Flashcards in Quiz 4: Hematopathology Deck (92):
Anemia is characterized by low oxygen transport capacity of the blood due to ... (4)
blood loss, impaired RBC production, increased RBC destruction, a combination of all these things
Anemia can be due to what 2 categories?
Excessive blood loss (hemorrhage or hemolysis) or failure of blood production
Decreased oxygenation of the renal JGA cells triggers the production of what?
With acute blood loss, ... blood loss allows for recycling of the Fe contained in the blood
Immediately after acute blood loss, peripheral smear usually appears...
normal-- normal size (normocytic), normal color (normochormic)
What is polychromasia?
RBC's are released prematurely, leading to bone marrow stress.
Reticulocytes are usually (smaller/larger) than mature RBCs
Chronic blood loss causes anemia only if... (2)
rate of loss exceeds the capacity of the marrow to restore adequate numbers of RBCs; iron stores are depleted such that inadequate hemoglobin is available.
Chronic blood loss is usually due to what (3) organ systems?
GI, Gyn, GU
What is a hemolytic anemia?
RBCs are prematurely destroyed
Hemolytic anemias are characterized by... (3)
shortened RBC life span, Hgb breakdown products accumulate, increase in BM erythropoiesis
What organ is the site of RBC destruction in the majority of hemolytic anemias?
What are the 2 types of hemolytic anemais?
Intravascular (within the blood vessels); extravascular (hemolysis in the spleen)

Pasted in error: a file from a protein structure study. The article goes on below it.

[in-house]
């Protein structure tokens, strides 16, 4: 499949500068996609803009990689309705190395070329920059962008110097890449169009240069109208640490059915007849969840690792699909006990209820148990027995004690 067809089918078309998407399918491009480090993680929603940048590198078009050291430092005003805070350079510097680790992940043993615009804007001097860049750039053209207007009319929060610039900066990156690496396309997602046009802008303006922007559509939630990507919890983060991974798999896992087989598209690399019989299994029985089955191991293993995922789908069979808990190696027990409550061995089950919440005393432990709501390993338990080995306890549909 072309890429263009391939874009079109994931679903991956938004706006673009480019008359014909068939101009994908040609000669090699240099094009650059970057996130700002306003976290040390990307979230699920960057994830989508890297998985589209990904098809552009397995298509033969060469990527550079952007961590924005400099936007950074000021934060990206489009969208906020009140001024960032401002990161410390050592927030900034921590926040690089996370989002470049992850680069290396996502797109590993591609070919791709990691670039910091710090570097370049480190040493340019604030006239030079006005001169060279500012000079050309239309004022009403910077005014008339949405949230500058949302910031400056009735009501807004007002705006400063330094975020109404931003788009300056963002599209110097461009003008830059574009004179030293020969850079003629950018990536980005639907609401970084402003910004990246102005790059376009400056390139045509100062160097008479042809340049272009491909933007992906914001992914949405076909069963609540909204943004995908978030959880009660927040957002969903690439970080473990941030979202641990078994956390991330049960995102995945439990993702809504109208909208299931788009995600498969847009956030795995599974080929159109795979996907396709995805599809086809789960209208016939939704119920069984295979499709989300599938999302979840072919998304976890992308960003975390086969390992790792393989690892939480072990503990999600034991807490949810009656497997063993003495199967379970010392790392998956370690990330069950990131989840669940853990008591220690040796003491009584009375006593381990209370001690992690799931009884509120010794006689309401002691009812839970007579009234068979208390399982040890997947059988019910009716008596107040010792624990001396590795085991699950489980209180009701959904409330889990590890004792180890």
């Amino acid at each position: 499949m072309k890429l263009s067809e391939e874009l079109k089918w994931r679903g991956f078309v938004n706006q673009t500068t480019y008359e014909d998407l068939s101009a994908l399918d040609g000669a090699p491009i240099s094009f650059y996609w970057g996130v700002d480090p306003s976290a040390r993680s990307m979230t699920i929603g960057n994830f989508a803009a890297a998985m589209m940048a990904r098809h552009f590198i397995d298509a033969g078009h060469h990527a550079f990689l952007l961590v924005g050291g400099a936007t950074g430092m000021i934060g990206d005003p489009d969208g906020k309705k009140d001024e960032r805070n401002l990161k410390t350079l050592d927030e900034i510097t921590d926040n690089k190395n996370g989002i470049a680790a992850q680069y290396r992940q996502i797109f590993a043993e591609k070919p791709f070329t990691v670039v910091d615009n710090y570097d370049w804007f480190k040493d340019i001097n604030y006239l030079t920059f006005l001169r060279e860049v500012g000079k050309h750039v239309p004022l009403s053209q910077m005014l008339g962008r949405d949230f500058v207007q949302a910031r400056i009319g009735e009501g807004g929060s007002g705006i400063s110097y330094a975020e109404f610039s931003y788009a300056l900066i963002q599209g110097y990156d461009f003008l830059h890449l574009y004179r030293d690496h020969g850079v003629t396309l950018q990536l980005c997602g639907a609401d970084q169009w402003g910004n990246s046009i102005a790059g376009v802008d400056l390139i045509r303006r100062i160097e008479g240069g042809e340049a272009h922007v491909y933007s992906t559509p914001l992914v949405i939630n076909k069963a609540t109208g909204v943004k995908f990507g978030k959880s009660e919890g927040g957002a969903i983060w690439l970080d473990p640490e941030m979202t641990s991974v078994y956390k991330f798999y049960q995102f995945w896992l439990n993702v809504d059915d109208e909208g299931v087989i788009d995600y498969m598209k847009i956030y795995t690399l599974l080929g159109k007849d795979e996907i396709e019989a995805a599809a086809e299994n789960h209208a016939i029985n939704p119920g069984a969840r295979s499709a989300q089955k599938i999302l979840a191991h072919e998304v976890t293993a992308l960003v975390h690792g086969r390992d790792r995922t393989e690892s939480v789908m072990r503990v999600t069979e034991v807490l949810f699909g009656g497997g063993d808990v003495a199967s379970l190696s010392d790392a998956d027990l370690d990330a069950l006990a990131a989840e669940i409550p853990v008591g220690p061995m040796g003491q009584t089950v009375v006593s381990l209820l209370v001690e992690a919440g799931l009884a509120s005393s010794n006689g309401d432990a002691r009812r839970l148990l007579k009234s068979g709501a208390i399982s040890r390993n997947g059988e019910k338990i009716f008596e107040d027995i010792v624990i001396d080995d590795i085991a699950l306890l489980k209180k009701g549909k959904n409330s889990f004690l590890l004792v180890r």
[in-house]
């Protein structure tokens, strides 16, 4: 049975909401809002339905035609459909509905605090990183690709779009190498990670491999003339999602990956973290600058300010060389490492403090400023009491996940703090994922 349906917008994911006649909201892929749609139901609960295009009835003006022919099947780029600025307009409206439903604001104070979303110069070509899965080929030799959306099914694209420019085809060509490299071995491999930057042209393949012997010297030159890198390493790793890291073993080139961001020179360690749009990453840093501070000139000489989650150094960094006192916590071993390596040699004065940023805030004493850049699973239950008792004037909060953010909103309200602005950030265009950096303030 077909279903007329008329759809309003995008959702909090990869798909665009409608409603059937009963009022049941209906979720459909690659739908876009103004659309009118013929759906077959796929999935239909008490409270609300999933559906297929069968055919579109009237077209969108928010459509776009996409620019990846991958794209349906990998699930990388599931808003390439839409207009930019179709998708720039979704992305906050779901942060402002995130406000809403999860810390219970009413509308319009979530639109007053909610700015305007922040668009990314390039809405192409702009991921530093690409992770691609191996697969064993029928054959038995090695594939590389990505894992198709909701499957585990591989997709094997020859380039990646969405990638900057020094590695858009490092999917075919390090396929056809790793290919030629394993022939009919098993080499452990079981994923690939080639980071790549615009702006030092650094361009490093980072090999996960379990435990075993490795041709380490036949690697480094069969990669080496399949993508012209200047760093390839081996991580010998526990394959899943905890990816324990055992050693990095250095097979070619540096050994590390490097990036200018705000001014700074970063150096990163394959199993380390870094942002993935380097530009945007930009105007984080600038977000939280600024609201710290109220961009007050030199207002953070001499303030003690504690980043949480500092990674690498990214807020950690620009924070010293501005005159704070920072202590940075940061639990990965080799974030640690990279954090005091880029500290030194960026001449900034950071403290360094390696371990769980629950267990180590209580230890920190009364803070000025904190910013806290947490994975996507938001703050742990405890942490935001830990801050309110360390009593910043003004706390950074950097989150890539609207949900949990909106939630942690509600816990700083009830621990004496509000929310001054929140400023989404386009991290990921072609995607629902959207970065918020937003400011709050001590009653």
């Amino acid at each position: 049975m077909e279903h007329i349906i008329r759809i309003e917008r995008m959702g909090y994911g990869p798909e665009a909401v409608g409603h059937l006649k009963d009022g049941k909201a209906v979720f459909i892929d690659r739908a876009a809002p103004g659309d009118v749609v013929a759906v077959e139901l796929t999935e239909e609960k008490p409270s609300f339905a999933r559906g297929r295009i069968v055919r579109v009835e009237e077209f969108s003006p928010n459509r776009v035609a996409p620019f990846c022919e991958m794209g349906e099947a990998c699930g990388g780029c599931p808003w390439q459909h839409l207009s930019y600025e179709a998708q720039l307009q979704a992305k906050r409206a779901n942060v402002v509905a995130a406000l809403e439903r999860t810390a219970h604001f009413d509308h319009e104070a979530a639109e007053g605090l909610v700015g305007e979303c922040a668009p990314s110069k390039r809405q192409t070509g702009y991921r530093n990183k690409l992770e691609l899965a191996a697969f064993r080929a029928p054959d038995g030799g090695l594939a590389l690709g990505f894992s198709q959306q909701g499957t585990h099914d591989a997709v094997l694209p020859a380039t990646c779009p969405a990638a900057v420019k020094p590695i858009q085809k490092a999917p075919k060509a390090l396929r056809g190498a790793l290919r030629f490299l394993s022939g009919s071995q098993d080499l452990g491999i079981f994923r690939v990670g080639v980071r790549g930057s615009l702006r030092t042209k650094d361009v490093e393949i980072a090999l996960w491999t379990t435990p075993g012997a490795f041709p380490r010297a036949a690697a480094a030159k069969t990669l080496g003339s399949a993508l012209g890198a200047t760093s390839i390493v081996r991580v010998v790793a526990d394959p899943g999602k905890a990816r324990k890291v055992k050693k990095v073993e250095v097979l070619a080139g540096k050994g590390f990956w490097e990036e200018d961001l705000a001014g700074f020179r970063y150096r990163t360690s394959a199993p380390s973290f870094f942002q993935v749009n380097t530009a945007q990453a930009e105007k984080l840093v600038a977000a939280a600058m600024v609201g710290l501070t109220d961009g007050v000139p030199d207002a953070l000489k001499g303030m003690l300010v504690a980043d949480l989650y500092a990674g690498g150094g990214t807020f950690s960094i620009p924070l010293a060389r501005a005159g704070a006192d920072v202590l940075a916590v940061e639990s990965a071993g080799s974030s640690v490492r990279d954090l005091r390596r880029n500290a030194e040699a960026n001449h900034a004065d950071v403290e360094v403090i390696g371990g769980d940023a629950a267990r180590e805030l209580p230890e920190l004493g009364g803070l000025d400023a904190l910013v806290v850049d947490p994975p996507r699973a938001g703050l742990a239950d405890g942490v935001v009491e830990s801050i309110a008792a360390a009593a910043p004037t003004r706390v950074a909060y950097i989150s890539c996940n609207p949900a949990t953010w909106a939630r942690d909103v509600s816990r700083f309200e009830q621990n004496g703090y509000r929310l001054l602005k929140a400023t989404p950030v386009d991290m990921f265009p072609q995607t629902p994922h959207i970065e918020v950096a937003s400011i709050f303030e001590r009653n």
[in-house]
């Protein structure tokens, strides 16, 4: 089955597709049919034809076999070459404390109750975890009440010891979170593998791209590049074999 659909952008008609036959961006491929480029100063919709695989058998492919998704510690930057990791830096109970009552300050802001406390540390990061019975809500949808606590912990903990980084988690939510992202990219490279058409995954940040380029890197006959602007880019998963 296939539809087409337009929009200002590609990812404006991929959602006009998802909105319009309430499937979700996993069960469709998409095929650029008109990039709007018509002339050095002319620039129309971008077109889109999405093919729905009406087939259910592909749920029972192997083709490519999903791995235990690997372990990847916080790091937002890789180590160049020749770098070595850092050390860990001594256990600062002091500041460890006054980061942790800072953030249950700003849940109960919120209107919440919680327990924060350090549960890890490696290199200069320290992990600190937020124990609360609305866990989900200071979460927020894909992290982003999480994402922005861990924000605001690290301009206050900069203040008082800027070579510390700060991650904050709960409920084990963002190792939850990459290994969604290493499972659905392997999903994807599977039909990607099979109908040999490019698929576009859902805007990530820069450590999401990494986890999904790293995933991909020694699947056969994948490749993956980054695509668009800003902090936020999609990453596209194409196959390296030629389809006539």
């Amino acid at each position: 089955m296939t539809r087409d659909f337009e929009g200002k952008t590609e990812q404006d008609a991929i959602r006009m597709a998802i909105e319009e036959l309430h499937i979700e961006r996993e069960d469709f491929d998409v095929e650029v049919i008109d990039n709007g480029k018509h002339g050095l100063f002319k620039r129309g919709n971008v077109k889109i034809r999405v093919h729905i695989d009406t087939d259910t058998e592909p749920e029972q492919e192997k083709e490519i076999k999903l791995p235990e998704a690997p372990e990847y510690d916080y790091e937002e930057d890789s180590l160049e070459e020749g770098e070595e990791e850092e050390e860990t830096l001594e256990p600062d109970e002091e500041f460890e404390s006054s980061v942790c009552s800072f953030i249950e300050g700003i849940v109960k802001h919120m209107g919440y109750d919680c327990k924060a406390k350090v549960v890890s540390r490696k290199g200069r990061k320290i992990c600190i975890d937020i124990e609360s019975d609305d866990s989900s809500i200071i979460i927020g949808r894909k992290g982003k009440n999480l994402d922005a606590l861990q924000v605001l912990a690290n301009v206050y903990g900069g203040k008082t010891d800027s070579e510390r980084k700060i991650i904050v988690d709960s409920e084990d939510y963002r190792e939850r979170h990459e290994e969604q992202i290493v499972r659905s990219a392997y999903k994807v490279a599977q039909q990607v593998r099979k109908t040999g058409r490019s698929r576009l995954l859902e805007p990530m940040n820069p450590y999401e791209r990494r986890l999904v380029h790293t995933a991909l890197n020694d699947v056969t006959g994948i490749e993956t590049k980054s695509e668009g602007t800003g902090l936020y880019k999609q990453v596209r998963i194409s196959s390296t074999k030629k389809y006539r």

A peripheral blood smear with numerous fragmented RBCs-- "helmet" cells or "schistocytes" is indicative of what?
Intravascular hemolysis is a result of:
mechanical trauma, antibody fixation, toxic injury to the RBCs
What are 2 examples of extravascular hemolysis?
sickle cell anemia and hereditary spherocytosis
In extrinsic hemolytic anemias, Abs are usually what class?
Intrinsic hemolytic anemias are ... while intrinsic hemolytic anemias are ...
Intrinsic hemolytic anemiaas are divided into what 3 groups?
abnormal hemoglobin, abnormal RBC metabolism, abnormal hemoglobin synthesis
What condition is the prototype of abnormal hemoglobin disorders?
Sickle cell anemia
sickle cells are formed dt
low pH, low oxygen tension
why does sickling occur more readily in acidic tissues?
low pH reduces oxygen's affinity for hemoglobin
What is MCHC?
Mean corpuscular hemoglobin concentration-- concentration of Hgb per cell.
Intracellular dehydration (increases/decreases) MCHC, facilitating sickling and vascular occulsion
What is AIHA?
Autoimmunie hemolytic anemias
What test(s) are used to diagnose AIHA?
Coombs and indirect Coombs antiglobulin
What is the most common form of AIHA?
Warm Ab AIHA
AIHA is (extrinsic/intrinsic)
Half of warm Ab AIHA are... and half are ...
idopathic; secondary to SLE, Rx, or neoplastic dzs ie lymphoma
What is Cold Agglutinin AIHA caused by?
IgM Abs that bind and agglutinate RBCs at low temps (0*-4*C)
Peripheral smears of extrinsic hemolytic anemias resulting from RBC trauma show...
schistocytes, burr cells, helmet cells
What 2 conditions are the only conditions that cause major clinical problems associated with hemolysis?
TTP and HUS
what are (5) anemias of diminished erythropoiesis?
Megaloblastic anemia, iron deficiency anemia, anemia of chronic dz, anemia of renal failure, marrow stem cell failure
What are the keynotes of megaloblastic anemia?
Impaired DNA synthesis and distinctive morphological changes in the blood and bone marrow